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Blood Pressure and Exercise

Wondered what impact your blood pressure can have on your ability to train safely? Let Vision PT explain the relationship they share to train safely.
Fitness and Training
Fitness and Training

By Adin Scalone at Wahroonga

The cardiovascular system requires very complex control to maintain blood pressure and blood flow to the muscle during exercise. The maintaining of optimal blood pressure is critical for survival as a drop in blood pressure can cause passing out, which in turn can cause the brain to start dying as there is not enough blood flow reaching it. On the other end of the spectrum, an increase in blood pressure causes the heart muscle to pump harder and if it cannot cope with this increase in pressure complications can occur for example heart attack.

During exercise, there are a number of components of blood pressure that change. Blood pressure is often measured as MAP or mean arterial pressure which is the average of Systolic blood pressure (top number) and diastolic blood pressure (bottom number). This is controlled by changes in cardiac output or blood flow, as well as the resistance to the blood flow.

During exercise, there is an increase in cardiac output (Q) which in turn causes an increase in the mean arterial pressure (MAP). Cardiac output is affected by many factors during exercise. These factors include preload, afterload, contractility and heart rate.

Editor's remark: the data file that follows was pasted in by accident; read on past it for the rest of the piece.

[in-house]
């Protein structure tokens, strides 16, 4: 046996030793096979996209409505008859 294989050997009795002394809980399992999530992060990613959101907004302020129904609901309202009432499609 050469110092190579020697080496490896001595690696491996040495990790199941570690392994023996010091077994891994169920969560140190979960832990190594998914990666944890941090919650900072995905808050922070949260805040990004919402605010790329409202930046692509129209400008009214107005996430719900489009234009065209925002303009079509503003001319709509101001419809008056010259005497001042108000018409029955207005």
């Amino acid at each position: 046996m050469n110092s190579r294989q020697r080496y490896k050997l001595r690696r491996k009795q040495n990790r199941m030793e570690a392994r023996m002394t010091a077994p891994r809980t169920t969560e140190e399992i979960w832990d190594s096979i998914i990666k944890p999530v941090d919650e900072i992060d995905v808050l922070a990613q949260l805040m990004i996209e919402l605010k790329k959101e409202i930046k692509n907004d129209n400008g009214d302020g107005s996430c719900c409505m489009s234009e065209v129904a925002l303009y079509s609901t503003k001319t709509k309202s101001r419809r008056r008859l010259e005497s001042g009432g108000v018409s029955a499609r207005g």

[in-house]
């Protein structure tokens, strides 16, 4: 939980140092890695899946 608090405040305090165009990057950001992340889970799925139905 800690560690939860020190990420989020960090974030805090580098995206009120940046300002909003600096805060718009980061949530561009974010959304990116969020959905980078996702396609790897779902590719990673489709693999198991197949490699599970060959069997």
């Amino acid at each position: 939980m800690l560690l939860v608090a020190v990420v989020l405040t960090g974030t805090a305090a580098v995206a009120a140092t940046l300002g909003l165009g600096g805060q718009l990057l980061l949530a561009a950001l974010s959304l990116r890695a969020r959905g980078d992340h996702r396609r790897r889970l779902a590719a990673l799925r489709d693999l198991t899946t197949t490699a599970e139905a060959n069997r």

Preload refers to the initial stretching of the heart before contraction which regulates stroke volume. This is also referred to as the end systolic volume. The bigger the stretch of the heart muscle, the bigger the preload; which causes a larger volume of blood inside the ventricle ready to contract and pumped out of the heart. During exercise this will allow for more oxygenated blood to be pumped around the body, in particular to the working muscles.

The afterload is the pressure that must be overcome for the ventricles to eject blood. As exercise intensity increases, afterload also increases which causes a decrease in stroke volume. This then in turn causes a reduction in the amount of oxygen being pumped around the body and to the working muscles. At rest, a high afterload and decreased stoke volume causes hypertension. This can then have an impact on the body's ability to perform during exercise.

Contractility is the ability of the heart muscle to contract. This is a result of sympathetic stimulation of the heart. The stronger and more powerful the beat, the more blood can be pumped around the body. During exercise, contractility increases due to the higher demand of blood to be pumped around the body. Heart rate also increases during exercise and increases in accordance to the intensity and duration of the exercise being performed.

Once exercise begins, TPR (total peripheral resistance) is reduced due to local metabolite vasodilators. This means that the arterioles that feed the muscles dilate to allow more blood flow to the working muscles.


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